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Irish prime minister refuses to resign

Irish Foreign Minister Micheal Martin, in Dublin yesterday, could be voted in to replace the prime minister. Irish Foreign Minister Micheal Martin, in Dublin yesterday, could be voted in to replace the prime minister. (Peter Muhly/ AFP/ Getty Images)
Associated Press / January 17, 2011

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DUBLIN — Prime Minister Brian Cowen faced a fight for political survival yesterday as he rebuffed pressure to resign and a senior Cabinet colleague announced he would challenge him for the party leadership.

Foreign Minister Micheal Martin said he had “reluctantly concluded’’ that Cowen would have to be forced from office since he refused to go voluntarily. The two face a showdown tomorrow when lawmakers of the long-ruling Fianna Fail party gather to vote on whether to keep Cowen or promote Martin.

Cowen has faced intense criticism over his management of Ireland’s European-record deficit and its international bailout.

His declaration that he would not resign follows several days of talks with lawmakers in his Fianna Fail party. Many wanted him to quit immediately so that a new leader can take the party into a spring election that, under Cowen’s leadership, it is widely expected to lose.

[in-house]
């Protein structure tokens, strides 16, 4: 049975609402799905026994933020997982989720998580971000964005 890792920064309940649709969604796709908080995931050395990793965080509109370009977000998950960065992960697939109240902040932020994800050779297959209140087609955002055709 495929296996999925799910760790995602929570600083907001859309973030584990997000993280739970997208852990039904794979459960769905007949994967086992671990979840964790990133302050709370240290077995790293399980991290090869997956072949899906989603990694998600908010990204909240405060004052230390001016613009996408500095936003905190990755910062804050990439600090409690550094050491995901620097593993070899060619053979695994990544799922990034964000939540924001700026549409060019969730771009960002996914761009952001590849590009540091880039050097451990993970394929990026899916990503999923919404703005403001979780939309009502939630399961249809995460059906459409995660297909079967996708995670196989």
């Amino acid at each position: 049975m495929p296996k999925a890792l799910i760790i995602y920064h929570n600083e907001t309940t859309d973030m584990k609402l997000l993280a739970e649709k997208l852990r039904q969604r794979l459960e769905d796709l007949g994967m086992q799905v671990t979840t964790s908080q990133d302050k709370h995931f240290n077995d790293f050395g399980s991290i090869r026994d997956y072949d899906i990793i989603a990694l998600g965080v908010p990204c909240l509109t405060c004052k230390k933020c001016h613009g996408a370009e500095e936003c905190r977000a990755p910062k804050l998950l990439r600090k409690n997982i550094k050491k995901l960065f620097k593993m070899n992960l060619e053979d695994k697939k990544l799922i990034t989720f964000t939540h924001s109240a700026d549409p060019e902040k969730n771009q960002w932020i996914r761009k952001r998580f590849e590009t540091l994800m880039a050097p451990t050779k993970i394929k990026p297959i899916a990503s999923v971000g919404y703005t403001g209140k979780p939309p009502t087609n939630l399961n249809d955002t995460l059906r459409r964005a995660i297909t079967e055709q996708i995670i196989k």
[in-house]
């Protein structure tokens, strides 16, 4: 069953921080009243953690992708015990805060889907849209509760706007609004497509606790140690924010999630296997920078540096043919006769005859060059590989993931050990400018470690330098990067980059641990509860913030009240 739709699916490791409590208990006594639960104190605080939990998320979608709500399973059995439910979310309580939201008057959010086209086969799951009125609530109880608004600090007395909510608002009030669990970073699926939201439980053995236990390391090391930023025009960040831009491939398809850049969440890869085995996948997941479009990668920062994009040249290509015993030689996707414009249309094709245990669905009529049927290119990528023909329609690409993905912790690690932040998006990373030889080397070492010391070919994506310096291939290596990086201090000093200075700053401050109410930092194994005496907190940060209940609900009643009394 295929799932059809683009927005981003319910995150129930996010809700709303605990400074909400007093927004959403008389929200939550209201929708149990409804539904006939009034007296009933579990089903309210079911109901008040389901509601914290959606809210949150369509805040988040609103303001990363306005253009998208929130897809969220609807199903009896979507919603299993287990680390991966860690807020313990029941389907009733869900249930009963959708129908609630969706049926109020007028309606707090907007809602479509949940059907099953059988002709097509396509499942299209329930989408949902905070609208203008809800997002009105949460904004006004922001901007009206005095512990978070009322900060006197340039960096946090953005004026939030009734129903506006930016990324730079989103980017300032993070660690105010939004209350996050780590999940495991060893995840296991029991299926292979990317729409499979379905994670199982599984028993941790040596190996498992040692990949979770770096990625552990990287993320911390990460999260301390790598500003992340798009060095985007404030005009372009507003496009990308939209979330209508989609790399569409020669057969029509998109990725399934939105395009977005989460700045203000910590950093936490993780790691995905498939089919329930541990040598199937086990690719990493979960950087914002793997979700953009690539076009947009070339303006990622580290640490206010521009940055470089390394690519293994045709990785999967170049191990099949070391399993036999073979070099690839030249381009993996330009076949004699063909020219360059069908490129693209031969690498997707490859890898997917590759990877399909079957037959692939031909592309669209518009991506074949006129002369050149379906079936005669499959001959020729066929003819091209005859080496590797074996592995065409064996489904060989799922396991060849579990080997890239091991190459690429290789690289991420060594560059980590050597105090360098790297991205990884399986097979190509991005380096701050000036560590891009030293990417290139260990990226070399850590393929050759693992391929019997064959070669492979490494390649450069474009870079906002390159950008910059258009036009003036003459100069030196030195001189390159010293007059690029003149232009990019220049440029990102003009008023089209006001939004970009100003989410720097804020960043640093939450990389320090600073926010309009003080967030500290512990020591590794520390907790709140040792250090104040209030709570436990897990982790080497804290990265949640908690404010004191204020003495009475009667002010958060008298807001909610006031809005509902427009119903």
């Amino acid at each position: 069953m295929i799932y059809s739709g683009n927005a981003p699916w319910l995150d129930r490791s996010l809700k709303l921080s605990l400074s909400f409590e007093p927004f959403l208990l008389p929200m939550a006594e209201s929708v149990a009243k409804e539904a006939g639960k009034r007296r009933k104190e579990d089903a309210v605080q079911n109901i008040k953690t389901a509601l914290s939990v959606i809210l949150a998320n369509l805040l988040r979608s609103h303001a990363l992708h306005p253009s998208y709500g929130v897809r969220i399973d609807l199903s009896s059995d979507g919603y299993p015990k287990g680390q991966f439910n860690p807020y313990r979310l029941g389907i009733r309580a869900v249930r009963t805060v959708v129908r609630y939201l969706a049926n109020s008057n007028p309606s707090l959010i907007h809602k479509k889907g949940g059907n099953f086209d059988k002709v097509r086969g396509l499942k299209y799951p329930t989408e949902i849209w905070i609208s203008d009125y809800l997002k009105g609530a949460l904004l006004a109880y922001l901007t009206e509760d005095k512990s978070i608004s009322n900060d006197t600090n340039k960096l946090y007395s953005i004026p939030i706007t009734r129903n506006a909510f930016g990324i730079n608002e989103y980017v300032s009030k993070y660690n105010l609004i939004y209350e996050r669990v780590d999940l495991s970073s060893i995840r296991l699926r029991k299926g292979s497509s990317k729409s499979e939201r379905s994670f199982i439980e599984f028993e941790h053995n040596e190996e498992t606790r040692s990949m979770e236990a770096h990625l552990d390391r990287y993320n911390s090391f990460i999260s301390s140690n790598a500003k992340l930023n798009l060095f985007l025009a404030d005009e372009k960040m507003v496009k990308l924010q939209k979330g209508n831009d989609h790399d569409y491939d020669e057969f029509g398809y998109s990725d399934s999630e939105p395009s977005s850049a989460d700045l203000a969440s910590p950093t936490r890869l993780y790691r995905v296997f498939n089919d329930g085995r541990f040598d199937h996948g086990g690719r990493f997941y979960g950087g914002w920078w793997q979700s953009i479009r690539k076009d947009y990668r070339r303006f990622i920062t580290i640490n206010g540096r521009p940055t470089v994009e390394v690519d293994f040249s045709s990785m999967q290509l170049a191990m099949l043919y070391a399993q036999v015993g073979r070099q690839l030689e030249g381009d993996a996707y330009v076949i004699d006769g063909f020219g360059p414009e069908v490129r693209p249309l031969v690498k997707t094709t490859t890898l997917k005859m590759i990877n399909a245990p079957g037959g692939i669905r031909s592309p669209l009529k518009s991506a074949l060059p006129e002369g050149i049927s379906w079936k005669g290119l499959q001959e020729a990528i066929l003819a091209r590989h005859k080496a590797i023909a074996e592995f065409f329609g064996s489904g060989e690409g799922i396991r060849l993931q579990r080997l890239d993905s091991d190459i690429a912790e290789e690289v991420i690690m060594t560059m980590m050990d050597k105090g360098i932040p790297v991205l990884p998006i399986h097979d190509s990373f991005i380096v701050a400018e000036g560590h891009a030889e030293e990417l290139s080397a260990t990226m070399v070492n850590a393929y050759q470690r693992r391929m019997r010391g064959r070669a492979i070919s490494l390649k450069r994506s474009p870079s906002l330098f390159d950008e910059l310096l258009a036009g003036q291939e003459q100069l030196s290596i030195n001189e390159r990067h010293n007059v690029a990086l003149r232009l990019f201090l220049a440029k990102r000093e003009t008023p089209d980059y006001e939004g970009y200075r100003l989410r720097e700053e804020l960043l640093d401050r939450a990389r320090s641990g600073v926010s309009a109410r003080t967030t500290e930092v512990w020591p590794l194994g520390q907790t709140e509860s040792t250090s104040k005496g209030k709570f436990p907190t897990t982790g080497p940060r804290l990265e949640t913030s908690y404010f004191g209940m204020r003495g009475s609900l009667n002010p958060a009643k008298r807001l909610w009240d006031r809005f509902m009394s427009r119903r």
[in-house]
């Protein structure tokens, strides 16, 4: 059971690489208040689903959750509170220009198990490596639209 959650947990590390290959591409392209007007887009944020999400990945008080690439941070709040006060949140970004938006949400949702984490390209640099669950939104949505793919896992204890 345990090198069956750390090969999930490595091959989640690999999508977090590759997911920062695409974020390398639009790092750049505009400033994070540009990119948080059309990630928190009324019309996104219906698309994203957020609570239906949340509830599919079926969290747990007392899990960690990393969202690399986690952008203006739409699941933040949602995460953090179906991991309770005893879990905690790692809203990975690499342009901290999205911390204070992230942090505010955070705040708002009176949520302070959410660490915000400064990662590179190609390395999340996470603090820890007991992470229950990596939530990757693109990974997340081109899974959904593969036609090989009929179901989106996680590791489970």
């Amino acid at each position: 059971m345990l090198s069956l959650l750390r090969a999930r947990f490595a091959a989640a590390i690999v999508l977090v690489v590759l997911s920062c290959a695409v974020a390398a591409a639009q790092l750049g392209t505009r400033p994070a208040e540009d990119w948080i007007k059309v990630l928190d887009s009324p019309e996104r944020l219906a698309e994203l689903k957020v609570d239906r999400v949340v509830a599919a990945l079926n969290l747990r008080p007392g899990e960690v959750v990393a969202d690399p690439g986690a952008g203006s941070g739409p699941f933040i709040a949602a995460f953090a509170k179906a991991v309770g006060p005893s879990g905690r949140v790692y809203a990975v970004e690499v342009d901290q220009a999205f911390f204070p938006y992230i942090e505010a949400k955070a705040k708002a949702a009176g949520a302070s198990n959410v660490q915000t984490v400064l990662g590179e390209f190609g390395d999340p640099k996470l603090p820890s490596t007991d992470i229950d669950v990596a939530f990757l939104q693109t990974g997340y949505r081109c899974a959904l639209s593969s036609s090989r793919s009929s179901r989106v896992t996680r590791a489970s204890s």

But in a trademark defiant performance, Cowen said he instead would mount a motion of confidence in his own leadership at tomorrow’s meeting. He said he wasn’t willing to wait indefinitely for one or more of his Cabinet colleagues to mount a direct challenge to oust him.

Cowen said he was confident of winning the secret-ballot vote and leading Fianna Fail to a seventh straight election victory. Fianna Fail has governed Ireland almost continuously since 1987, but has plummeted to historic lows in recent opinion polls.

Cowen’s determination to stay leaves unsettled the question of whether his government will survive long enough to pass the emergency deficit-slashing legislation required by the $90 billion bailout from the EU and International Monetary Fund.

Fianna Fail rivals could quickly pursue a no-confidence motion to try to oust him. Among those who have publicly voiced a desire to replace Cowen are Martin, Finance Minister Brian Lenihan, and Arts and Tourism Minister Mary Hanafin.

Opposition leaders planned to press ahead with their own no-confidence motion in Parliament against Cowen — and pleaded for Fianna Fail to declare an election date.

“The longer [the Irish government] stays in power, the greater the damage that is being done to the economy and to our international reputation. This government should go,’’ said Gerry Adams, leader of the Irish nationalist Sinn Fein party.

Cowen rose to power in June 2008 as Ireland’s 13-year Celtic Tiger economic boom was giving way to a property-market implosion and banking crisis. He has faced rising accusations of making decisions that benefited corrupt bankers far more than taxpayers, who have been burdened with a bank-rescue bill expected to top $65 billion.

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